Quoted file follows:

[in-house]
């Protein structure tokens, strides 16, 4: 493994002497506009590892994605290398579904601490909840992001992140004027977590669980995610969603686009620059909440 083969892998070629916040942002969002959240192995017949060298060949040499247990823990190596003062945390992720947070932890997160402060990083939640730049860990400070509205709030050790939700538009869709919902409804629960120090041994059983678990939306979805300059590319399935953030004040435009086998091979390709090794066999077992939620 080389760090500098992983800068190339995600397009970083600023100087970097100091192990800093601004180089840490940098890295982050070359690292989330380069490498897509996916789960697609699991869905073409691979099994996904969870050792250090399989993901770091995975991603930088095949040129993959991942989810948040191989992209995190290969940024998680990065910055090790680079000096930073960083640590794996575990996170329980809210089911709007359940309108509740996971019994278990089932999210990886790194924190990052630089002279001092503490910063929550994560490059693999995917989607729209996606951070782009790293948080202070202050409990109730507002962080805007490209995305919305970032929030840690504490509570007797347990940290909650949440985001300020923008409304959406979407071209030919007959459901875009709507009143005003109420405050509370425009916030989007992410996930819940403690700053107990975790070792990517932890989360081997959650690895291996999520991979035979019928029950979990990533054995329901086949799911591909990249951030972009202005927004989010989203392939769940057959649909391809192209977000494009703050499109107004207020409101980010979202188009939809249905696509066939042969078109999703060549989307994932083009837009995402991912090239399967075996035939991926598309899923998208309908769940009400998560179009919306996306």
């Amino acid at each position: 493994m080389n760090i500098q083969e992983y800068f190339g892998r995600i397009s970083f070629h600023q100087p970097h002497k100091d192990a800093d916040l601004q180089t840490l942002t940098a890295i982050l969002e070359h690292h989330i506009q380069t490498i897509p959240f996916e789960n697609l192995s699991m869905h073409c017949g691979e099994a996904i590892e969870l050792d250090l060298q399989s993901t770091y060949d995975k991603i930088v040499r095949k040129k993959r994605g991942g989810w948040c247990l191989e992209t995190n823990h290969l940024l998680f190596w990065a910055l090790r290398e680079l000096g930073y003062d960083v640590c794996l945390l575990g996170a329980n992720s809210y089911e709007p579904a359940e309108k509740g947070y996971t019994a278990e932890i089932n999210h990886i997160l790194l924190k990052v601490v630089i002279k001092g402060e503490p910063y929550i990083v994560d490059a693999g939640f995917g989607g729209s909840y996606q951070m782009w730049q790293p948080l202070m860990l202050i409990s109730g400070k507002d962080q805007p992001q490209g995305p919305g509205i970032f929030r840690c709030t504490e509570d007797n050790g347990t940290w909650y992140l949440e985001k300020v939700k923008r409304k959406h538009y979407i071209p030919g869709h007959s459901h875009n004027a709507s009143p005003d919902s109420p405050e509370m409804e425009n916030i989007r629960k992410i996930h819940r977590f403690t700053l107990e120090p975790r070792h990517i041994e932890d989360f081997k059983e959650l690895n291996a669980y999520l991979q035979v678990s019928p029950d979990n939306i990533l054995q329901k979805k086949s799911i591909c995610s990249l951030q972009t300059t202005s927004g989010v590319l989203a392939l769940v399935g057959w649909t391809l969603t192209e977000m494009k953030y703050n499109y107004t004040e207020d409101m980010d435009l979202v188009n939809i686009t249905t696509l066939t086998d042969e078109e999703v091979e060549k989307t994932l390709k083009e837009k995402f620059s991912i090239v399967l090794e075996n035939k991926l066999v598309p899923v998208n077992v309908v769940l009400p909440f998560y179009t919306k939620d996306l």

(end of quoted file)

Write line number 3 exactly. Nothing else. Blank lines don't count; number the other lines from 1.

């Amino acid at each position: 493994m080389n760090i500098q083969e992983y800068f190339g892998r995600i397009s970083f070629h600023q100087p970097h002497k100091d192990a800093d916040l601004q180089t840490l942002t940098a890295i982050l969002e070359h690292h989330i506009q380069t490498i897509p959240f996916e789960n697609l192995s699991m869905h073409c017949g691979e099994a996904i590892e969870l050792d250090l060298q399989s993901t770091y060949d995975k991603i930088v040499r095949k040129k993959r994605g991942g989810w948040c247990l191989e992209t995190n823990h290969l940024l998680f190596w990065a910055l090790r290398e680079l000096g930073y003062d960083v640590c794996l945390l575990g996170a329980n992720s809210y089911e709007p579904a359940e309108k509740g947070y996971t019994a278990e932890i089932n999210h990886i997160l790194l924190k990052v601490v630089i002279k001092g402060e503490p910063y929550i990083v994560d490059a693999g939640f995917g989607g729209s909840y996606q951070m782009w730049q790293p948080l202070m860990l202050i409990s109730g400070k507002d962080q805007p992001q490209g995305p919305g509205i970032f929030r840690c709030t504490e509570d007797n050790g347990t940290w909650y992140l949440e985001k300020v939700k923008r409304k959406h538009y979407i071209p030919g869709h007959s459901h875009n004027a709507s009143p005003d919902s109420p405050e509370m409804e425009n916030i989007r629960k992410i996930h819940r977590f403690t700053l107990e120090p975790r070792h990517i041994e932890d989360f081997k059983e959650l690895n291996a669980y999520l991979q035979v678990s019928p029950d979990n939306i990533l054995q329901k979805k086949s799911i591909c995610s990249l951030q972009t300059t202005s927004g989010v590319l989203a392939l769940v399935g057959w649909t391809l969603t192209e977000m494009k953030y703050n499109y107004t004040e207020d409101m980010d435009l979202v188009n939809i686009t249905t696509l066939t086998d042969e078109e999703v091979e060549k989307t994932l390709k083009e837009k995402f620059s991912i090239v399967l090794e075996n035939k991926l066999v598309p899923v998208n077992v309908v769940l009400p909440f998560y179009t919306k939620d996306l």